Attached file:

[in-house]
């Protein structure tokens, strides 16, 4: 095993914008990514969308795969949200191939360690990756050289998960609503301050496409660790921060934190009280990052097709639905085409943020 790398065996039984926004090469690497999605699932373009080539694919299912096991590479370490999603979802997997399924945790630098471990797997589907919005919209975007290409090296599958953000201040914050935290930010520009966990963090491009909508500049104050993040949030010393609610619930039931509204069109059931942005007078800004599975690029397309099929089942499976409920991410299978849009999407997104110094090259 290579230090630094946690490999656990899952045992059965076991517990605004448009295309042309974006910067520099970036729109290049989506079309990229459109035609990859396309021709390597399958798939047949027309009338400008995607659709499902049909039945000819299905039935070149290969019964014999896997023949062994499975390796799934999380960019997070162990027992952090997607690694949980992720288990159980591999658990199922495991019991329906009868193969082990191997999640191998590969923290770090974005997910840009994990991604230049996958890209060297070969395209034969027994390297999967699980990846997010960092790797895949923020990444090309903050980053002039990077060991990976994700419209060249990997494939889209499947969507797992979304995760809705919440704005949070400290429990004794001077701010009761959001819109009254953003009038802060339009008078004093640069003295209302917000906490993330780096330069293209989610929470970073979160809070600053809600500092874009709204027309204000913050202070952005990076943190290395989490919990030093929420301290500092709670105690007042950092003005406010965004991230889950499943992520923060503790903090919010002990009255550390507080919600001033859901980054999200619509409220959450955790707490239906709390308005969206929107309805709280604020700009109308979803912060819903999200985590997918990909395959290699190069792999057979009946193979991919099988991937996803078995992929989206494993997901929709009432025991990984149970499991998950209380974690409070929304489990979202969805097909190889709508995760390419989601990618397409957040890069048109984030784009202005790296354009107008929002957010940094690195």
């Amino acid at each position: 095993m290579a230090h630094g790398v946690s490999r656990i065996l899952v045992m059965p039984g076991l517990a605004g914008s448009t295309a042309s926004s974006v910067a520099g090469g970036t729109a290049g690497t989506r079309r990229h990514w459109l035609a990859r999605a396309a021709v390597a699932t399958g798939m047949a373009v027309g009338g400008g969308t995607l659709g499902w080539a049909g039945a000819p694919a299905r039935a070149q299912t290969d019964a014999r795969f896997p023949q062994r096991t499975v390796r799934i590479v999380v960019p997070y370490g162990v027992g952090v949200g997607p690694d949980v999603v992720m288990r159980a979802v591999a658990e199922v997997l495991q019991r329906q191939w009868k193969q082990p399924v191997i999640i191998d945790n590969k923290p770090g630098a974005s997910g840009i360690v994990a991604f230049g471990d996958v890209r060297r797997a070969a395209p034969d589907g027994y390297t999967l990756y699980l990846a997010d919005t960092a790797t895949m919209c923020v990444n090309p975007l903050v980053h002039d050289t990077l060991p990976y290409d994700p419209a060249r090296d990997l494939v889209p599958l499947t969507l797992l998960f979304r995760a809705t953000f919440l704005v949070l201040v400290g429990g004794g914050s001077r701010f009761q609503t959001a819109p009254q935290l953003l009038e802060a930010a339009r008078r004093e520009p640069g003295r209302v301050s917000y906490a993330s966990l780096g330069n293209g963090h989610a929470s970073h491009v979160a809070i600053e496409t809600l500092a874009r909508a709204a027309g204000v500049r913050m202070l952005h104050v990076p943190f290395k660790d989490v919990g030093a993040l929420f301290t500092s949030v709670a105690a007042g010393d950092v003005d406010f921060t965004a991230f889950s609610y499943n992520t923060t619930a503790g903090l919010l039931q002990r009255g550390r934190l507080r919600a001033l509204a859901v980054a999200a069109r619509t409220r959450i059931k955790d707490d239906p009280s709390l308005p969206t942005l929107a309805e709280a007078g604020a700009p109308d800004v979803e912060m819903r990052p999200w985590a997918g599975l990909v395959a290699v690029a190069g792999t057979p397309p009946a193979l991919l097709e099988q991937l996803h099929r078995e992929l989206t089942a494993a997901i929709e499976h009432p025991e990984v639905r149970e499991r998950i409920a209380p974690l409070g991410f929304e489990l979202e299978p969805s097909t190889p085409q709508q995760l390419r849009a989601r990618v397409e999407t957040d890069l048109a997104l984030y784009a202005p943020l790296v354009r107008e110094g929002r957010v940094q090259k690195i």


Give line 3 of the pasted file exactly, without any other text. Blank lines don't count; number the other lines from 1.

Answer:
């Amino acid at each position: 095993m290579a230090h630094g790398v946690s490999r656990i065996l899952v045992m059965p039984g076991l517990a605004g914008s448009t295309a042309s926004s974006v910067a520099g090469g970036t729109a290049g690497t989506r079309r990229h990514w459109l035609a990859r999605a396309a021709v390597a699932t399958g798939m047949a373009v027309g009338g400008g969308t995607l659709g499902w080539a049909g039945a000819p694919a299905r039935a070149q299912t290969d019964a014999r795969f896997p023949q062994r096991t499975v390796r799934i590479v999380v960019p997070y370490g162990v027992g952090v949200g997607p690694d949980v999603v992720m288990r159980a979802v591999a658990e199922v997997l495991q019991r329906q191939w009868k193969q082990p399924v191997i999640i191998d945790n590969k923290p770090g630098a974005s997910g840009i360690v994990a991604f230049g471990d996958v890209r060297r797997a070969a395209p034969d589907g027994y390297t999967l990756y699980l990846a997010d919005t960092a790797t895949m919209c923020v990444n090309p975007l903050v980053h002039d050289t990077l060991p990976y290409d994700p419209a060249r090296d990997l494939v889209p599958l499947t969507l797992l998960f979304r995760a809705t953000f919440l704005v949070l201040v400290g429990g004794g914050s001077r701010f009761q609503t959001a819109p009254q935290l953003l009038e802060a930010a339009r008078r004093e520009p640069g003295r209302v301050s917000y906490a993330s966990l780096g330069n293209g963090h989610a929470s970073h491009v979160a809070i600053e496409t809600l500092a874009r909508a709204a027309g204000v500049r913050m202070l952005h104050v990076p943190f290395k660790d989490v919990g030093a993040l929420f301290t500092s949030v709670a105690a007042g010393d950092v003005d406010f921060t965004a991230f889950s609610y499943n992520t923060t619930a503790g903090l919010l039931q002990r009255g550390r934190l507080r919600a001033l509204a859901v980054a999200a069109r619509t409220r959450i059931k955790d707490d239906p009280s709390l308005p969206t942005l929107a309805e709280a007078g604020a700009p109308d800004v979803e912060m819903r990052p999200w985590a997918g599975l990909v395959a290699v690029a190069g792999t057979p397309p009946a193979l991919l097709e099988q991937l996803h099929r078995e992929l989206t089942a494993a997901i929709e499976h009432p025991e990984v639905r149970e499991r998950i409920a209380p974690l409070g991410f929304e489990l979202e299978p969805s097909t190889p085409q709508q995760l390419r849009a989601r990618v397409e999407t957040d890069l048109a997104l984030y784009a202005p943020l790296v354009r107008e110094g929002r957010v940094q090259k690195i």